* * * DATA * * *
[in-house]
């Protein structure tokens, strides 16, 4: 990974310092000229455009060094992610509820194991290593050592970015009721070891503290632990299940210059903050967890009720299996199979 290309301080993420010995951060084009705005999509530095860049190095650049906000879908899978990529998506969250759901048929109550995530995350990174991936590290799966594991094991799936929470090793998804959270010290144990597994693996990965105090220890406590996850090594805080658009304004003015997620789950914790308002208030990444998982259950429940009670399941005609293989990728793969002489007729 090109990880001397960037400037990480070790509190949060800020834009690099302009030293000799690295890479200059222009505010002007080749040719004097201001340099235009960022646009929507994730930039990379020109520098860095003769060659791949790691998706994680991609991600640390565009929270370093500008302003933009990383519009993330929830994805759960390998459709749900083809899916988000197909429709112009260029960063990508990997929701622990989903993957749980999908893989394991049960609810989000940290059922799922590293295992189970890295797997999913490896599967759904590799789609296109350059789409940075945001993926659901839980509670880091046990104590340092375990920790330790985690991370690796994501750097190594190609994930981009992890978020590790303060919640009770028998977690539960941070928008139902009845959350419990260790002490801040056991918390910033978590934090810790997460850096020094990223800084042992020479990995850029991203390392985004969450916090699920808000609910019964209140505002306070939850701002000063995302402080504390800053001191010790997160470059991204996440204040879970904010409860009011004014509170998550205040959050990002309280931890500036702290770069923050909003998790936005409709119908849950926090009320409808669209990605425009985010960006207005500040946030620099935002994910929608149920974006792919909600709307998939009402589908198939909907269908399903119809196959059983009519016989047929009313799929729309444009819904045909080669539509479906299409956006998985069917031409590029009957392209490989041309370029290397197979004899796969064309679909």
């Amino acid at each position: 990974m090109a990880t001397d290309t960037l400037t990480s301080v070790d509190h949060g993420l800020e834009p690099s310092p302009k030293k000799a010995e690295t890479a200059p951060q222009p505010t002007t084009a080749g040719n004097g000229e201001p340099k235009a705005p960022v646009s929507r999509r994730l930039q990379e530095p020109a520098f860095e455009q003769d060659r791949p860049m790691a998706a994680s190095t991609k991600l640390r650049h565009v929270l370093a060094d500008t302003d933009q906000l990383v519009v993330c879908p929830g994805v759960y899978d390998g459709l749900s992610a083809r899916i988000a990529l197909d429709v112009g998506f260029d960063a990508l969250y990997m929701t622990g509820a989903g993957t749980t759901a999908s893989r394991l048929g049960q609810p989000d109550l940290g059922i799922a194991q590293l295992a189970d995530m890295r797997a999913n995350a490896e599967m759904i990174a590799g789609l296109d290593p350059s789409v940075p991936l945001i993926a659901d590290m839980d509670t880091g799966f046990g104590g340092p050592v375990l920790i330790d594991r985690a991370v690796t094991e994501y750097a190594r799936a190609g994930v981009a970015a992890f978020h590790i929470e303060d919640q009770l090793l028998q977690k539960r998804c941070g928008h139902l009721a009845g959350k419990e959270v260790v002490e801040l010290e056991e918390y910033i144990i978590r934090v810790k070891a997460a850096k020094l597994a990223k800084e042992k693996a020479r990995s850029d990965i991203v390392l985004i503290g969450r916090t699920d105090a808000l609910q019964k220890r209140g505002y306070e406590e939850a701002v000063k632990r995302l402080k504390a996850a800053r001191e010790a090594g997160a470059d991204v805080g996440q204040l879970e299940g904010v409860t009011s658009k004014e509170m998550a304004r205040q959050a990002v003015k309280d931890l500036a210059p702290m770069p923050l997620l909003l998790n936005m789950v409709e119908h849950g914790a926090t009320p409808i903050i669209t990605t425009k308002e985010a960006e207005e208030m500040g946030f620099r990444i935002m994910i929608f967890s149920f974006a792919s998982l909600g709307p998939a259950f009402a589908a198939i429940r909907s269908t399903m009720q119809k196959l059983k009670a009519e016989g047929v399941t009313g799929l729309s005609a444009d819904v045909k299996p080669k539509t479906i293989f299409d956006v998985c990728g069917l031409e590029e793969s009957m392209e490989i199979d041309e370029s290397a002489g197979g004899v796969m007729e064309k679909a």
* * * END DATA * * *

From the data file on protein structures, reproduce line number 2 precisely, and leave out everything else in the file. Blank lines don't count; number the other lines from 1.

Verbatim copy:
């Protein structure tokens, strides 16, 4: 990974310092000229455009060094992610509820194991290593050592970015009721070891503290632990299940210059903050967890009720299996199979 290309301080993420010995951060084009705005999509530095860049190095650049906000879908899978990529998506969250759901048929109550995530995350990174991936590290799966594991094991799936929470090793998804959270010290144990597994693996990965105090220890406590996850090594805080658009304004003015997620789950914790308002208030990444998982259950429940009670399941005609293989990728793969002489007729 090109990880001397960037400037990480070790509190949060800020834009690099302009030293000799690295890479200059222009505010002007080749040719004097201001340099235009960022646009929507994730930039990379020109520098860095003769060659791949790691998706994680991609991600640390565009929270370093500008302003933009990383519009993330929830994805759960390998459709749900083809899916988000197909429709112009260029960063990508990997929701622990989903993957749980999908893989394991049960609810989000940290059922799922590293295992189970890295797997999913490896599967759904590799789609296109350059789409940075945001993926659901839980509670880091046990104590340092375990920790330790985690991370690796994501750097190594190609994930981009992890978020590790303060919640009770028998977690539960941070928008139902009845959350419990260790002490801040056991918390910033978590934090810790997460850096020094990223800084042992020479990995850029991203390392985004969450916090699920808000609910019964209140505002306070939850701002000063995302402080504390800053001191010790997160470059991204996440204040879970904010409860009011004014509170998550205040959050990002309280931890500036702290770069923050909003998790936005409709119908849950926090009320409808669209990605425009985010960006207005500040946030620099935002994910929608149920974006792919909600709307998939009402589908198939909907269908399903119809196959059983009519016989047929009313799929729309444009819904045909080669539509479906299409956006998985069917031409590029009957392209490989041309370029290397197979004899796969064309679909």